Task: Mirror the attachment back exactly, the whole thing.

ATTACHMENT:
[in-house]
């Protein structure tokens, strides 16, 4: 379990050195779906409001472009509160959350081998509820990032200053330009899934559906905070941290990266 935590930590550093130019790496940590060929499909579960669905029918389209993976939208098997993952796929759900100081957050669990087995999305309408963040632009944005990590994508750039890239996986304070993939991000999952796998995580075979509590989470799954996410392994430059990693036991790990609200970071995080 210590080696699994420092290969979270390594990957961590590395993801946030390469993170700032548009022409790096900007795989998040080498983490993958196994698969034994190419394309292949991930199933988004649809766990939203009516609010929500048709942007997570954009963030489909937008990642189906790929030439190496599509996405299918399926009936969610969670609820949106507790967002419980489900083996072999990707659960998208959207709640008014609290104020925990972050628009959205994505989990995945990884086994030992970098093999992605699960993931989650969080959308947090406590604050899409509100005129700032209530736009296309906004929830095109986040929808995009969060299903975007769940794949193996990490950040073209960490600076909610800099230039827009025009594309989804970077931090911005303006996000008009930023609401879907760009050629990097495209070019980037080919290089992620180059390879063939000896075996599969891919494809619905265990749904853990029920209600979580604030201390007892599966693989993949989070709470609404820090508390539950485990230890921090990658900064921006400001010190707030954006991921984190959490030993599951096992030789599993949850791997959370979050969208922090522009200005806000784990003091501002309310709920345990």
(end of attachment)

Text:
[in-house]
């Protein structure tokens, strides 16, 4: 379990050195779906409001472009509160959350081998509820990032200053330009899934559906905070941290990266 935590930590550093130019790496940590060929499909579960669905029918389209993976939208098997993952796929759900100081957050669990087995999305309408963040632009944005990590994508750039890239996986304070993939991000999952796998995580075979509590989470799954996410392994430059990693036991790990609200970071995080 210590080696699994420092290969979270390594990957961590590395993801946030390469993170700032548009022409790096900007795989998040080498983490993958196994698969034994190419394309292949991930199933988004649809766990939203009516609010929500048709942007997570954009963030489909937008990642189906790929030439190496599509996405299918399926009936969610969670609820949106507790967002419980489900083996072999990707659960998208959207709640008014609290104020925990972050628009959205994505989990995945990884086994030992970098093999992605699960993931989650969080959308947090406590604050899409509100005129700032209530736009296309906004929830095109986040929808995009969060299903975007769940794949193996990490950040073209960490600076909610800099230039827009025009594309989804970077931090911005303006996000008009930023609401879907760009050629990097495209070019980037080919290089992620180059390879063939000896075996599969891919494809619905265990749904853990029920209600979580604030201390007892599966693989993949989070709470609404820090508390539950485990230890921090990658900064921006400001010190707030954006991921984190959490030993599951096992030789599993949850791997959370979050969208922090522009200005806000784990003091501002309310709920345990």